You still there? I couldn’t stifle the urge to share these inspirational women with you I hope you enjoyed meeting them.

Until next we meet,

Moke xxx

Keep on marching…

Hello All

Wednesday 4 July 2018 – Part 1: Grasmere

The sun continues to shine, moors and heaths burn and reservoirs run dry. Welcome to the new California! Thankfully the Women of Cumbria are going nowhere. They are a sturdy bunch – hot? phah! – so the march of the modern women (me and JG) continues … even if I am sweating …. sorry …. glowing like a Gloucester Old Spot (oink!).

Hopping on the 555 Stagecoach Bus from Kendal – choosing seats on the shady side of the top deck – we set off. What a corker of a day. We visited two museums and ‘met’ a host of incredible women.

Settle in a comfy spot with a pot of your favourite brew – I am now mainlining green tea – a lengthy post lies ahead of you. And there is another to follow. No rest for the wicked.

Described in my trusty copy of Hyde and Pevsner as sitting in a ” Pastoral, Samuel Palmerish setting under the beetling fells…” Grasmere deserves its enduring popularity with visitors. Amongst those visitors were the Wordsworths, sister and brother Dorothy and William. Our day kicked off with a visit to their one-time home, Dove Cottage.

Once a wayside inn Dorothy Wordsworth initially occupied the panelled downstairs room in this 17th century whitewashed cottage.

Got to love the quirky terrier. What a rascal he looks.

On this hot day the cool of the homely kitchen and buttery was welcomingly refreshing.

Dove Cottage a place of “plain living and high thinking” saw Dorothy and her brother William at their most productive (1799 to 1808). However the cottage was soon crowded by William and his wife Mary’s growing family together with the coterie of the great (and often stoned) literati of their day it was no surprise that Dorothy moved to one of the smallest and coldest rooms she probably needed the peace and a good (if nippy) night’s sleep.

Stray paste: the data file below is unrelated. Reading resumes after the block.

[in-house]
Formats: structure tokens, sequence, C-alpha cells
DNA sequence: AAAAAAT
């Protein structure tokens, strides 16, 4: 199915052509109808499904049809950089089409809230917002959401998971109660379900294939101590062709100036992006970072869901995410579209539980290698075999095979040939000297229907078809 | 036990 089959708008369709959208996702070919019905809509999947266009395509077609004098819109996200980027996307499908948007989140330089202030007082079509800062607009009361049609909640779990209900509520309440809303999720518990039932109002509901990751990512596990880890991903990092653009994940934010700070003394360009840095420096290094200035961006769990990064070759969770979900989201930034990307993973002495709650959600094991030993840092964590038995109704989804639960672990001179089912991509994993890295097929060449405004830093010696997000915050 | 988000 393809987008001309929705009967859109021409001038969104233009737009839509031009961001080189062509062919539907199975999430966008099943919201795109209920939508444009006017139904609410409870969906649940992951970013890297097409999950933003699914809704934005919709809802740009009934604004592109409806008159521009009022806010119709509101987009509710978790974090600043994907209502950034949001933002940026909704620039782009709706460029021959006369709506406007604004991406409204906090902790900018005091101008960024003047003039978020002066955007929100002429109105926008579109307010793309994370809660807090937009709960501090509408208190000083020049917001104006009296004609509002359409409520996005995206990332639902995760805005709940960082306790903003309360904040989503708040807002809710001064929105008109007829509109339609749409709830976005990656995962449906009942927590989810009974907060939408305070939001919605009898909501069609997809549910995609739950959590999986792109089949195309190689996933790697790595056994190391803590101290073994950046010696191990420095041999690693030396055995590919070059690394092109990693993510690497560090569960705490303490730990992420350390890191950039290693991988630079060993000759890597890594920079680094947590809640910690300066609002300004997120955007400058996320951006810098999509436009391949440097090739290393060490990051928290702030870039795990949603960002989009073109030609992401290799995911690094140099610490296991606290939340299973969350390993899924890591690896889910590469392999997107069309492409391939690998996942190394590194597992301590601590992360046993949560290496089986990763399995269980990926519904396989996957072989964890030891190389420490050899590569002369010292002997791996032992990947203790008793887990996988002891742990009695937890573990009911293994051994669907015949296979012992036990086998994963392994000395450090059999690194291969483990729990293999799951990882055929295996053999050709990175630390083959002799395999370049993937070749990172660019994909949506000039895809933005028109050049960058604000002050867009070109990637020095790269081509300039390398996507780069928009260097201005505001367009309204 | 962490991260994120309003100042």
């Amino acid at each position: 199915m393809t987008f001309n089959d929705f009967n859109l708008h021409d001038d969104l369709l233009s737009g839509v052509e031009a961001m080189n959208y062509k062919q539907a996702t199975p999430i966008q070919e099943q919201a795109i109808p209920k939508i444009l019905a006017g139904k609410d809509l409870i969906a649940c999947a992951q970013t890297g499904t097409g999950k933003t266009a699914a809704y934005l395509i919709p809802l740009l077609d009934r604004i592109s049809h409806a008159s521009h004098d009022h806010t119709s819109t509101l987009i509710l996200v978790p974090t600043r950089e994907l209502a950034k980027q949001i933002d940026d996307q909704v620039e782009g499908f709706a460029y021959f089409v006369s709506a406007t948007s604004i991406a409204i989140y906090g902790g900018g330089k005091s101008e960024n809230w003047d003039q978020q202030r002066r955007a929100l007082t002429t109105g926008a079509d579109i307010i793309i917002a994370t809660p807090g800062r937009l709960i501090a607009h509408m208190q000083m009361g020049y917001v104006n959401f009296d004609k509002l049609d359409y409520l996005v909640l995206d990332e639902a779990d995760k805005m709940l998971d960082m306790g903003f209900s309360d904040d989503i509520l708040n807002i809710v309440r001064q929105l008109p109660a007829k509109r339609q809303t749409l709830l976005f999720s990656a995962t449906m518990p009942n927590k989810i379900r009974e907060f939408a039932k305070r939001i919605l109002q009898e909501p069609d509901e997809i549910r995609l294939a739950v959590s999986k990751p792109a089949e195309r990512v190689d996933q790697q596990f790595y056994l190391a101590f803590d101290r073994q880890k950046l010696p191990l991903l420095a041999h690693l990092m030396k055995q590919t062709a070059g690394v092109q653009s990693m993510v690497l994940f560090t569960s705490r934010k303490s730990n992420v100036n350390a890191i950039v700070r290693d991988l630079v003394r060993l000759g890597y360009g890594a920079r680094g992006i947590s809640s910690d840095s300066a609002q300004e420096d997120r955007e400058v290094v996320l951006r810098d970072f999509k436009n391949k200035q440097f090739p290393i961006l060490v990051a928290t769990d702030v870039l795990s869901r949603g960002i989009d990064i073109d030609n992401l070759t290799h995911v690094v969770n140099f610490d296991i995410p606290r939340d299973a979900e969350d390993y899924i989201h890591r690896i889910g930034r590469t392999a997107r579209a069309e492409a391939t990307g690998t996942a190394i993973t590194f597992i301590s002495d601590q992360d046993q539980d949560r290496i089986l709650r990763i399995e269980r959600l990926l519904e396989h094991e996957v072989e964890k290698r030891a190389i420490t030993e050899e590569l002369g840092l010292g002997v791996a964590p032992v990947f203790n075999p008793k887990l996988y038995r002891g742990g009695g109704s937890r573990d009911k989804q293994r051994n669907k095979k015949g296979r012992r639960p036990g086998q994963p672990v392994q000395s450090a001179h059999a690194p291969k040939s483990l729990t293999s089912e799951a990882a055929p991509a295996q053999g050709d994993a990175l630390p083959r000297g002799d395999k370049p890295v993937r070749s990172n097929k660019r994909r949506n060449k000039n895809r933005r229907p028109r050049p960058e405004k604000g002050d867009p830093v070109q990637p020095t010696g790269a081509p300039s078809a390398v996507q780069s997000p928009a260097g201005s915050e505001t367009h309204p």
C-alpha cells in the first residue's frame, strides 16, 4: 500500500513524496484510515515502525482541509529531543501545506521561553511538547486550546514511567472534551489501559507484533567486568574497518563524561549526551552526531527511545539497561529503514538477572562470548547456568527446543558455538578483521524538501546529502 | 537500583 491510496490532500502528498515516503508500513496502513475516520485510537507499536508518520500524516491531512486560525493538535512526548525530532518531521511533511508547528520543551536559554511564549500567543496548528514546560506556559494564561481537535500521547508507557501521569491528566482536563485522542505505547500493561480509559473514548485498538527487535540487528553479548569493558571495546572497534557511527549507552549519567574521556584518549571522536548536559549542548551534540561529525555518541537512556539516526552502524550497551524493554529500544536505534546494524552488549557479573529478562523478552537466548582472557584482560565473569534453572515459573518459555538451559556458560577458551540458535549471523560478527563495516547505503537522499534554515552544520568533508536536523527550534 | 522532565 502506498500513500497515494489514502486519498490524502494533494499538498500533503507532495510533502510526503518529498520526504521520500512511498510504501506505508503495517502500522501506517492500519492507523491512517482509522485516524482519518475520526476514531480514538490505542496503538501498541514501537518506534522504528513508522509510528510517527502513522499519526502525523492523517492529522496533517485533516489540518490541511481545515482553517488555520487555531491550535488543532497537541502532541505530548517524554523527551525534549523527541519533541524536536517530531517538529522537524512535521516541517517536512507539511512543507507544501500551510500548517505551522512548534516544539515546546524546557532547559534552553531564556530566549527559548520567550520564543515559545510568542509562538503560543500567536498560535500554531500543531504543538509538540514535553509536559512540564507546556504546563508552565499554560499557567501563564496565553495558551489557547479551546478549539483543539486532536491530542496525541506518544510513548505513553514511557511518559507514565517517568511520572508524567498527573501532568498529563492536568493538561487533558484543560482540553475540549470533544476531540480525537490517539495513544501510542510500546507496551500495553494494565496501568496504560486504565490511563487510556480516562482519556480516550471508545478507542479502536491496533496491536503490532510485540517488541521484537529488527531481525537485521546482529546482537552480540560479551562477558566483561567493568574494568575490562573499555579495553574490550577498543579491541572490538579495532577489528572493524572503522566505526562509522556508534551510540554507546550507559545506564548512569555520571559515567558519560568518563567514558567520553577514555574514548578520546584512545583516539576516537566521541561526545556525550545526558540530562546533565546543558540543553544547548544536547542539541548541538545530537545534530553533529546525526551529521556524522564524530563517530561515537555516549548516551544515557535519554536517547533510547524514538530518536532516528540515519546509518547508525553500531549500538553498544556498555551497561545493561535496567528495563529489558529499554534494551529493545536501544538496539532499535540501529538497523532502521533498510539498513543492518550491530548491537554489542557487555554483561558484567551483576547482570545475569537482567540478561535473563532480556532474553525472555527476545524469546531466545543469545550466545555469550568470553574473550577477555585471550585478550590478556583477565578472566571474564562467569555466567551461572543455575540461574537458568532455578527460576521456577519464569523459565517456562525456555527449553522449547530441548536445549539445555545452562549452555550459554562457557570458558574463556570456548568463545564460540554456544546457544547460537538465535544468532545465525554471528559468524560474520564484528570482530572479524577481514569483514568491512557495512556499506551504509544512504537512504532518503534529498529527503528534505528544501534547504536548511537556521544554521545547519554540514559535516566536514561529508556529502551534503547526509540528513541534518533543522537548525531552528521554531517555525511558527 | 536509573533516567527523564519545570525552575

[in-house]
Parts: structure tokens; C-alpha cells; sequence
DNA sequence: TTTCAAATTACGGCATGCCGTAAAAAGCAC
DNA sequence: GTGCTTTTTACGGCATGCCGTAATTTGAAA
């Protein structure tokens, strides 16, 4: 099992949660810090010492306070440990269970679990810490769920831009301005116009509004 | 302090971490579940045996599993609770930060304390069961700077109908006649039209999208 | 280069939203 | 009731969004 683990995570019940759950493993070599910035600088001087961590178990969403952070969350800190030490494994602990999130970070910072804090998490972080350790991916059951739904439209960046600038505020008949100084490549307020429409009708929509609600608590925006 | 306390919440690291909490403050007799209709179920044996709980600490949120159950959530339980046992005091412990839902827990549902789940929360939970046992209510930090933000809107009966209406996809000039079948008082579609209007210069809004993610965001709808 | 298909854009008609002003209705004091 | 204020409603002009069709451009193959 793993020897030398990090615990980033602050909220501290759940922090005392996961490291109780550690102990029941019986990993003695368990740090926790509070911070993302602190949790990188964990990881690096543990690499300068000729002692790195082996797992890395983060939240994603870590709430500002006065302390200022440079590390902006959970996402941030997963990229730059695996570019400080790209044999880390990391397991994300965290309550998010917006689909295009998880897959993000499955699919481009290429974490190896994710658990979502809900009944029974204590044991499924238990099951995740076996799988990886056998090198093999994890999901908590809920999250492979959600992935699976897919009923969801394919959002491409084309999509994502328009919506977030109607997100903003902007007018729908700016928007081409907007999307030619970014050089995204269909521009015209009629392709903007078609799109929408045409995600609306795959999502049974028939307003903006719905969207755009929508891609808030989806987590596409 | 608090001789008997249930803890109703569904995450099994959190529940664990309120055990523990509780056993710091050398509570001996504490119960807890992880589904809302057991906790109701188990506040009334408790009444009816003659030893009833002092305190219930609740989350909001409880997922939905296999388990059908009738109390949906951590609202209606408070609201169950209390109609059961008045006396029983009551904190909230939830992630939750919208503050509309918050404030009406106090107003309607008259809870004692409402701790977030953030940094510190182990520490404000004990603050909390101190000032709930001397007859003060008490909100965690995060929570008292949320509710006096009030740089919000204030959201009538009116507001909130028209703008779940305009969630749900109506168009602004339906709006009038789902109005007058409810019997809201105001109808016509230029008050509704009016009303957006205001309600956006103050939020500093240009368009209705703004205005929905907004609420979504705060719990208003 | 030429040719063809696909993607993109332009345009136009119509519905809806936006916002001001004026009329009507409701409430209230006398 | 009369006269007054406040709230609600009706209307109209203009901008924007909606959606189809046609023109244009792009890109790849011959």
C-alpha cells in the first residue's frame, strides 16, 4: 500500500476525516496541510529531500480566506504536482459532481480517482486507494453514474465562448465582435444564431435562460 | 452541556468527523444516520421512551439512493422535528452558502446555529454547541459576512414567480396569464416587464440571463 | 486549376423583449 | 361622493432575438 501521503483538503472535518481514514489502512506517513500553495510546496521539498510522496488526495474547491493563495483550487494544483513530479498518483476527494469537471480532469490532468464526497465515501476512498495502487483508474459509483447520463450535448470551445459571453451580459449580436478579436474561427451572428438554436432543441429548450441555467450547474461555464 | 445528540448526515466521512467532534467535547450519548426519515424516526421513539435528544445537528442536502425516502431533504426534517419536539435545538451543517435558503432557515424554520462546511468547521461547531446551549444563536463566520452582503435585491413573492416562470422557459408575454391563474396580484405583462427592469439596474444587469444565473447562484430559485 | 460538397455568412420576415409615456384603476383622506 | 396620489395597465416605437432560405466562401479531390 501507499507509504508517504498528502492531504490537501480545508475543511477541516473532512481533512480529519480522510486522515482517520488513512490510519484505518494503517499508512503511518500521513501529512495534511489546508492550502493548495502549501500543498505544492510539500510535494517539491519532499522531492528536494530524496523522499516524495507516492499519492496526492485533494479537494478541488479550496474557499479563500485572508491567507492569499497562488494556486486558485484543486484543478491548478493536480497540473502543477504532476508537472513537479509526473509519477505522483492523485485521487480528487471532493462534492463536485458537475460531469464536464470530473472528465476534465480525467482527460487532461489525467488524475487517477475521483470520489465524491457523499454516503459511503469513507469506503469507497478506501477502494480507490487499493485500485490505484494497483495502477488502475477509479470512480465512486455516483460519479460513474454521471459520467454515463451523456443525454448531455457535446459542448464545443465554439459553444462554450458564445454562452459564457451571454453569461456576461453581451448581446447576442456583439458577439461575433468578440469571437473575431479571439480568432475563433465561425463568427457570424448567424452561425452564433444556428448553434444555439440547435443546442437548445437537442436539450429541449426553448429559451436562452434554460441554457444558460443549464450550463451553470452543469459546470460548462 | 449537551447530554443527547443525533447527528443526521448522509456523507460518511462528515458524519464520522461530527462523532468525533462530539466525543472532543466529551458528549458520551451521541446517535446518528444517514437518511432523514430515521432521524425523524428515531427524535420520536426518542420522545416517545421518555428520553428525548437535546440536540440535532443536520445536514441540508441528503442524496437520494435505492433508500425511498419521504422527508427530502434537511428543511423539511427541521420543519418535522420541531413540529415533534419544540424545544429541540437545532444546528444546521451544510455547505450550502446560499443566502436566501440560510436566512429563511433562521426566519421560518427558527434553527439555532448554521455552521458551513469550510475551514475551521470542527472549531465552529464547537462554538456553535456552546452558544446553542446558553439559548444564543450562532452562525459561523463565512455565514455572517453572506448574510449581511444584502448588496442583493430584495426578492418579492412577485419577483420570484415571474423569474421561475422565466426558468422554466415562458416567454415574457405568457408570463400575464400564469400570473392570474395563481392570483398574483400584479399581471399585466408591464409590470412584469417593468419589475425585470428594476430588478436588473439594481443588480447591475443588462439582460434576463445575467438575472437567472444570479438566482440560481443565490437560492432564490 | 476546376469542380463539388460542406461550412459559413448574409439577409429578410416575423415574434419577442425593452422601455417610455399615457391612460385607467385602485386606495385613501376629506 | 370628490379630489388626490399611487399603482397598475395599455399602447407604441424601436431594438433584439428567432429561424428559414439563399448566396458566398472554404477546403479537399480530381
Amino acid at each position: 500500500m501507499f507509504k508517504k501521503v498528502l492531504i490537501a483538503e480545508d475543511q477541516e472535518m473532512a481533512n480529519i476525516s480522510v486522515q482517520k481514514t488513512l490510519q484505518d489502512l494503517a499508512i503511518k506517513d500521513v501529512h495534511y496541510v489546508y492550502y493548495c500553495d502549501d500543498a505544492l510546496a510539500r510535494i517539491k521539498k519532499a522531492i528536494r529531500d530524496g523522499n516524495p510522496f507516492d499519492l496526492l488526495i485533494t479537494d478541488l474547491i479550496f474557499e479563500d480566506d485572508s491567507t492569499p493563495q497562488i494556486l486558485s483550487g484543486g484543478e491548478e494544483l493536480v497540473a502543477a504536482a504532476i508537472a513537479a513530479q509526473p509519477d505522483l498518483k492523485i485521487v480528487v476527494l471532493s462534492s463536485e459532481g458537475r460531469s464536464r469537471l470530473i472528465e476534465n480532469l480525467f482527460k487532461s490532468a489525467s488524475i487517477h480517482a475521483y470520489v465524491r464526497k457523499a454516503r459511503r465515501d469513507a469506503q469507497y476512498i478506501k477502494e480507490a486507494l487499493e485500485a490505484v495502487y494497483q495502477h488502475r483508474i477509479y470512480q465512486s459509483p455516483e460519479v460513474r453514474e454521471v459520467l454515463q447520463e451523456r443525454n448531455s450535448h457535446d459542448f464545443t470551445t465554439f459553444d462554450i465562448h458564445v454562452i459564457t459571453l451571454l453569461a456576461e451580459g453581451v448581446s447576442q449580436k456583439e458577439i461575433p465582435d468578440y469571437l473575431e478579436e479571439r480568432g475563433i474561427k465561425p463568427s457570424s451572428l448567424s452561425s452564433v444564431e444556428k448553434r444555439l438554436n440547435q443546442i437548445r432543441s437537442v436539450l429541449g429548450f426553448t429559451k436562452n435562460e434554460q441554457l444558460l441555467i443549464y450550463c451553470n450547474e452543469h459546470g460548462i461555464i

Up to fifteen people sometimes slept at the Wordsworth’s. Snug to say the least.

How inviting the garden would have looked. No wonder William treasured the time he spent at the top of the garden overlooking the house and fells from his moss clad retreat.

It seems that daffodils were not the only flowers on his mind.

No gardening pun intended but if I seem to have wandered from the Women of Cumbria path here I come tripping (almost literally those olden days folk had smaller feet than mine and their steps were not designed for clodhoppers like me) back onto it.

Dorothy was a wonderful writer and much ‘borrowed’ by her famous brother. William was influenced by her detailed descriptions of nature. Her “Grasmere Journal” probably inspired “Daffodils” together with William’s acclaimed guide to the Lake District.

Next door to Dove Cottage is the Wordsworth Museum and another woman who could easily have slipped under the shadow of a famous man. Can you guess who she might be?